Here you see what was once the last flight-worthy Saturn IB (“one B”) launch vehicle, now on static display at the Kennedy Space Center (KSC) Visitor Complex:
As you may well expect, this vehicle has quite a story to tell.
While most people associate the Saturn launch vehicles with the Apollo program, the Saturns actually started development in 1956 as a productive way to occupy Werner Von Braun’s team at the Army Ballistic Missile Agency (now the Marshal Space Flight Center) after the authority to develop new ballistic missiles was stripped from them. Von Braun and the ABMA’s commander, General Medaris, decided that a worthy and worthwhile challenge was to develop a launch vehicle that could take heavy loads to low Earth orbit.
To save development cost, the first stage of the Saturn I (and subsequent Saturn IB) was built from a cluster of 8 70″ diameter tanks built with Redstone tooling surrounding a single 105″ diameter tank built with Jupiter tooling. This arrangement was cost effective, but led to the joke nickname of “Cluster’s Last Stand” for both the Saturn I and IB. The Saturn I only saw flight a few times, while its upgraded variant (with a more powerful second stage) the IB was folded into the Apollo program, and wound up being a workhorse from 1962 well into the 1970s. Its S-IVB second stage was also the third stage of the Saturn V rocket — easing the use of the Saturn IB as a testbed for the Apollo spacecraft and lunar module (as they in this way had the same launch vehicle interface for both launchers).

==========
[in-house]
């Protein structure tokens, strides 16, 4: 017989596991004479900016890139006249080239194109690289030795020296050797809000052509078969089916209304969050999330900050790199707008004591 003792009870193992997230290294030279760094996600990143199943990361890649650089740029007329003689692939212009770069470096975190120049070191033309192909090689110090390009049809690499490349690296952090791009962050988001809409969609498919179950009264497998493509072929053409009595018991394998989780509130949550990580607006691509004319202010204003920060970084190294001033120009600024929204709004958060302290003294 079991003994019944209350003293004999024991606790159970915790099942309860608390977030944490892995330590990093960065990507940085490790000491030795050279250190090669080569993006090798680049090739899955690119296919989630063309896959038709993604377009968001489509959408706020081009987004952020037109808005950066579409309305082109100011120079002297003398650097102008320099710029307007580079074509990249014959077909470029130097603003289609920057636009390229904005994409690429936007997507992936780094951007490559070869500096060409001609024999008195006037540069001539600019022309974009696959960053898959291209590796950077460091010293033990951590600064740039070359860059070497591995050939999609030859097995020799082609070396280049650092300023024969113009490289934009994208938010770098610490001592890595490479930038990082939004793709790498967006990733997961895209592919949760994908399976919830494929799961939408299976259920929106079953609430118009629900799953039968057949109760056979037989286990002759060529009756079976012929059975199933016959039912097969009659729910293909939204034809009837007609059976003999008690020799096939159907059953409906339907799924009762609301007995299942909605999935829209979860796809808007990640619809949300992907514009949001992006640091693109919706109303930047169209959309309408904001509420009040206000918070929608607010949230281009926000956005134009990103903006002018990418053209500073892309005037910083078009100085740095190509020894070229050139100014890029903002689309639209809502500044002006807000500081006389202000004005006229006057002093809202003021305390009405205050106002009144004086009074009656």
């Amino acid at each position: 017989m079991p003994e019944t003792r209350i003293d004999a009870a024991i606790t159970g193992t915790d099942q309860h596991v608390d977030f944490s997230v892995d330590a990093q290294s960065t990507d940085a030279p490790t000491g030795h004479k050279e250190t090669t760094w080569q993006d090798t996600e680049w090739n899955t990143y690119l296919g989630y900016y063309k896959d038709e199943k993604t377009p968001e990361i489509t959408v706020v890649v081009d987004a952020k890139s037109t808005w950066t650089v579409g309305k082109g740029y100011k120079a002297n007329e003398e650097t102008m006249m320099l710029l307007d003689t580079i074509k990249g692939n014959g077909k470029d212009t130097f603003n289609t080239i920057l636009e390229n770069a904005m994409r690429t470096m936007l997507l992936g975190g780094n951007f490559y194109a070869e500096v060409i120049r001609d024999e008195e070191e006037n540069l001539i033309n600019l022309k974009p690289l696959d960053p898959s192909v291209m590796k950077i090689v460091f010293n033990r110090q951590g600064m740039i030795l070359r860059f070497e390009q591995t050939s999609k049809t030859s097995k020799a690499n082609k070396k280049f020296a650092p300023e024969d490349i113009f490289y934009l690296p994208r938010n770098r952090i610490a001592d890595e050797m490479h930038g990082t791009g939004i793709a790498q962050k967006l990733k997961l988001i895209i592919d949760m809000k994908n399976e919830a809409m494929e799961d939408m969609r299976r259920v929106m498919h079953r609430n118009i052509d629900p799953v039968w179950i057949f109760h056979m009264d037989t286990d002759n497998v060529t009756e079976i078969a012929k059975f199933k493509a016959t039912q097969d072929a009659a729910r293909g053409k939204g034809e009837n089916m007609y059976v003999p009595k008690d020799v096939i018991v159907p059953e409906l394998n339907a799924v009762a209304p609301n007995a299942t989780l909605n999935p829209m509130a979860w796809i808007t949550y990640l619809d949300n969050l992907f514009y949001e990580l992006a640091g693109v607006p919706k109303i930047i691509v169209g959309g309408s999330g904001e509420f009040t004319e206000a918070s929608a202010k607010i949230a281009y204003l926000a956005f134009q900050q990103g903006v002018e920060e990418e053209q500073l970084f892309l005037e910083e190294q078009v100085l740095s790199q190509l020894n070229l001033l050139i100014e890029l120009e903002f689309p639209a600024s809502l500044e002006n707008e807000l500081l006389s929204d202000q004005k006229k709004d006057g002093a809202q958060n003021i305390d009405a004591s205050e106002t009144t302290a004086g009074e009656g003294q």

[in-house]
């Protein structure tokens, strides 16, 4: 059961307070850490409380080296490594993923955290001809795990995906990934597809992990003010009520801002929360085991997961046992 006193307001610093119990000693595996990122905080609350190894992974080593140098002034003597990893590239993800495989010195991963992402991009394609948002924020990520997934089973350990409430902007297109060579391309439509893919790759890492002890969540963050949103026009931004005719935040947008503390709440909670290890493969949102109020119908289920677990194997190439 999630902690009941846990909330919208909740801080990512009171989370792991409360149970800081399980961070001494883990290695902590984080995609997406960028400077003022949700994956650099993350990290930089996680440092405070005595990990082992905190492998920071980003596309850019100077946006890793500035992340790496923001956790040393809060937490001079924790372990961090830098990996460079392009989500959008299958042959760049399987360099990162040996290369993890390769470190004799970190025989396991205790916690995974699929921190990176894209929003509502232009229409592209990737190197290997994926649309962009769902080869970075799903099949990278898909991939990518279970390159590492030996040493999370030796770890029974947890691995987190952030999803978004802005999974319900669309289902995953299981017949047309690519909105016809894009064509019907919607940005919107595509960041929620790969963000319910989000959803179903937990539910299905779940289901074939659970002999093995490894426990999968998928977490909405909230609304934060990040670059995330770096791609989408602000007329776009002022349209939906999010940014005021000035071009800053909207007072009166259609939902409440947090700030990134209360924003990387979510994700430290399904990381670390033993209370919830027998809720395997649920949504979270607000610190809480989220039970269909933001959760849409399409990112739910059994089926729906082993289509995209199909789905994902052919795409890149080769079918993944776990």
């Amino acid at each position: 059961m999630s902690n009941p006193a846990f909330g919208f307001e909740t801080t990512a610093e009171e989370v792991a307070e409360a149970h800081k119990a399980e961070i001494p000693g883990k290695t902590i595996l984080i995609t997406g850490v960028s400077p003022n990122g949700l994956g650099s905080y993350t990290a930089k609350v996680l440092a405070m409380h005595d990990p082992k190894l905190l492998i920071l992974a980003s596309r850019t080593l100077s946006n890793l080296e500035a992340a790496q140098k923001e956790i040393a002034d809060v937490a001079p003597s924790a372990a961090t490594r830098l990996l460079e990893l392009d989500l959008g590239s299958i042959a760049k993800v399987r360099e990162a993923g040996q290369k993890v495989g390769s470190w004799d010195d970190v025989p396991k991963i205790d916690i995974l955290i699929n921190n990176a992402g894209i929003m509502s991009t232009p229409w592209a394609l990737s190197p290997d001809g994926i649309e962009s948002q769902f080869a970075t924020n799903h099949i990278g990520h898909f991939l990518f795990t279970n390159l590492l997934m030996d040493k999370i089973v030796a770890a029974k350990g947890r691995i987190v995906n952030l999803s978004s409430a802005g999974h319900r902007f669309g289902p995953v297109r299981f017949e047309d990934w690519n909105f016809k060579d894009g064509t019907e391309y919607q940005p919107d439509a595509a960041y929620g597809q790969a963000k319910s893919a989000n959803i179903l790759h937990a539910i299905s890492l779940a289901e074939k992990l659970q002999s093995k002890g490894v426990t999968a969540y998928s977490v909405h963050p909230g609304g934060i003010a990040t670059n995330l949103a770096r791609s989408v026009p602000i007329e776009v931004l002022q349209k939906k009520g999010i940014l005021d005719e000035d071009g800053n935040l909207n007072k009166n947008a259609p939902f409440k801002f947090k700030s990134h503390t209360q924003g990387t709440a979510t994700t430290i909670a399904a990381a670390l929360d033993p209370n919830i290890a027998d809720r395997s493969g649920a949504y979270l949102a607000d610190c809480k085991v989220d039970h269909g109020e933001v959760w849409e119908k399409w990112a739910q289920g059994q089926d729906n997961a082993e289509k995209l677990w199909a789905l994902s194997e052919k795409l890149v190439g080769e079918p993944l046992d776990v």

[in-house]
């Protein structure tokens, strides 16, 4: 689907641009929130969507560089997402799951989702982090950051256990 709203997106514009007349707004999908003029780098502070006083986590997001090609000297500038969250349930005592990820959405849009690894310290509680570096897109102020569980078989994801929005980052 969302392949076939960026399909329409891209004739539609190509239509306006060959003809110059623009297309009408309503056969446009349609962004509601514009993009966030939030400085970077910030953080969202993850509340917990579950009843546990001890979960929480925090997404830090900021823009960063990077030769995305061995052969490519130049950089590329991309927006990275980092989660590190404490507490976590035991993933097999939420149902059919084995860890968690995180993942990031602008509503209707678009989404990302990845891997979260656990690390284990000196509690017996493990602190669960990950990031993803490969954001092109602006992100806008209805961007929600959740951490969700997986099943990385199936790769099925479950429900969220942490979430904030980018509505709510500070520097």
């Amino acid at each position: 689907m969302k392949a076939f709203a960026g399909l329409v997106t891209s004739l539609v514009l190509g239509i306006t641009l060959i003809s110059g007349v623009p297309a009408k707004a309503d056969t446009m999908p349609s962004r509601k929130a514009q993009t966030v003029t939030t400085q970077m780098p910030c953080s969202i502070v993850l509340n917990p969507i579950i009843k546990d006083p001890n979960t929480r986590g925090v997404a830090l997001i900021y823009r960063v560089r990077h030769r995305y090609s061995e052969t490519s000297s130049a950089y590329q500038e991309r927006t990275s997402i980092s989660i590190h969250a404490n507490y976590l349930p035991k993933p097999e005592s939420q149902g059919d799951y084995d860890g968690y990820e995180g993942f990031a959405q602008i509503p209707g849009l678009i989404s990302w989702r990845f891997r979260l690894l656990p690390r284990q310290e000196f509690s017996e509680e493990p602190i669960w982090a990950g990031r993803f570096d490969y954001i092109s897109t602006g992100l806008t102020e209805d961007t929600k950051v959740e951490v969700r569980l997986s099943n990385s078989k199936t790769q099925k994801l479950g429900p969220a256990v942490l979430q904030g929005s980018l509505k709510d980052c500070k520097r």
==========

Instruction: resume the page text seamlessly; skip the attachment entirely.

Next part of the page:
Ultimately, twelve complete Saturn 1Bs and parts of two others were built, although only nine of them flew. Five Saturn 1Bs supported the Apollo program, three lofted crews to the Skylab space station, and one flew the ASTP Apollo spacecraft to its international rendezvous in Earth orbit.
This vehicle on display at KSC is Saturn 1B serial number SA-209. It was kept in readiness to launch a rescue crew for all the Skylab missions, as well as for the ASTP mission. It also would have been used for a potential Skylab 5 mission, to re-boost the space stations orbit. Not having seen use in any of those scenarios, it was retired to its current display spot in the KSC Rocket Garden.